An Apache HTTPD security advisory has been announced on the Apache mailing list. The vulnerability allows a remote attacker to slow down or even take down the server where Apache runs, by increasing memory and CPU usage.

There is no patch available for Apache yet, but there is a number of mitigation actions that can be put in place. We recommend all our VPS customers using Apache to apply any of these options to avoid any downtime. Don’t forget to restart Apache after the configuration changes have been applied.

As for shared hosting customers, we have already applied some changes to the server configuration to mitigate this vulnerability.

Mitigation:
============

However there are several immediate options to mitigate this issue until
a full fix is available:

1) Use SetEnvIf or mod_rewrite to detect a large number of ranges and then
   either ignore the Range: header or reject the request.

   Option 1: (Apache 2.0 and 2.2)

          # Drop the Range header when more than 5 ranges.
          # CVE-2011-3192
          SetEnvIf Range (,.*?){5,} bad-range=1
          RequestHeader unset Range env=bad-range

          # optional logging.
          CustomLog logs/range-CVE-2011-3192.log common env=bad-range

   Option 2: (Also for Apache 1.3)

          # Reject request when more than 5 ranges in the Range: header.
          # CVE-2011-3192
          #
          RewriteEngine on
          RewriteCond %{HTTP:range} !(^bytes=[^,]+(,[^,]+){0,4}$|^$)
          RewriteRule .* - [F]

   The number 5 is arbitrary. Several 10's should not be an issue and may be
   required for sites which for example serve PDFs to very high end eReaders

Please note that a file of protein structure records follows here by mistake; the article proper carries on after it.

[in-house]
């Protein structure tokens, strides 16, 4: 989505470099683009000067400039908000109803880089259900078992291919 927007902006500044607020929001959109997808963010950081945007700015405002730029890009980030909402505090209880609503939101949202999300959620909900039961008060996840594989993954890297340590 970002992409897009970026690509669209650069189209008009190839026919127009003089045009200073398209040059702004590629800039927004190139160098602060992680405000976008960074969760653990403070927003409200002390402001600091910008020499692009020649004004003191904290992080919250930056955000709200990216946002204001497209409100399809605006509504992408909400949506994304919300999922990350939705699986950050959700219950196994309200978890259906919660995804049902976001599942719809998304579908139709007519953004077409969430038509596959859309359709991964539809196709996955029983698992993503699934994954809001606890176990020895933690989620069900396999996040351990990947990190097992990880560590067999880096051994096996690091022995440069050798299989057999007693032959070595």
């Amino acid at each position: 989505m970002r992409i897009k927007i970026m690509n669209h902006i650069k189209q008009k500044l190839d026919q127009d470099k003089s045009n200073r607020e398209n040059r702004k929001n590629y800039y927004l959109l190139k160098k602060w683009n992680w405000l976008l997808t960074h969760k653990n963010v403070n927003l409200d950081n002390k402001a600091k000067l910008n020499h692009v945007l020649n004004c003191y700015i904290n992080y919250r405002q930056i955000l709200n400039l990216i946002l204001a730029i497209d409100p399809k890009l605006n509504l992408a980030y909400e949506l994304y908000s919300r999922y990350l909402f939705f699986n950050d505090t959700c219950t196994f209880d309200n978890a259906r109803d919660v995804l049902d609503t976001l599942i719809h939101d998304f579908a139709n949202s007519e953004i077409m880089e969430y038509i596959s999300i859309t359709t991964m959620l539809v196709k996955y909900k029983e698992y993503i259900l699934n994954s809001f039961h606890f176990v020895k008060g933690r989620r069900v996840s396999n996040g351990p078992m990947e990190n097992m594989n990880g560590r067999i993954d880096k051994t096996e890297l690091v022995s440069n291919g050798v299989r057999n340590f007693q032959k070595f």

or use things such complex http based video streaming.

2) Limit the size of the request field to a few hundred bytes. Note that while
   this keeps the offending Range header short - it may break other headers;
   such as sizeable cookies or security fields. 

          LimitRequestFieldSize 200

   Note that as the attack evolves in the field you are likely to have
   to further limit this and/or impose other LimitRequestFields limits.

   See: http://httpd.apache.org/docs/2.2/mod/core.html#limitrequestfieldsize

3) Use mod_headers to completely dis-allow the use of Range headers:

          RequestHeader unset Range 

   Note that this may break certain clients - such as those used for
   e-Readers and progressive/http-streaming video.

4) Deploy a Range header count module as a temporary stopgap measure:

http://people.apache.org/~dirkx/mod_rangecnt.c

   Precompiled binaries for some platforms are available at:

http://people.apache.org/~dirkx/BINARIES.txt

5) Apply any of the current patches under discussion - such as:

http://mail-archives.apache.org/mod_mbox/httpd-dev/201108.mbox/%3cCAAPSnn2PO-d-C4nQt_TES2RRWiZr7urefhTKPWBC1b+K1Dqc7g@mail.gmail.com%3e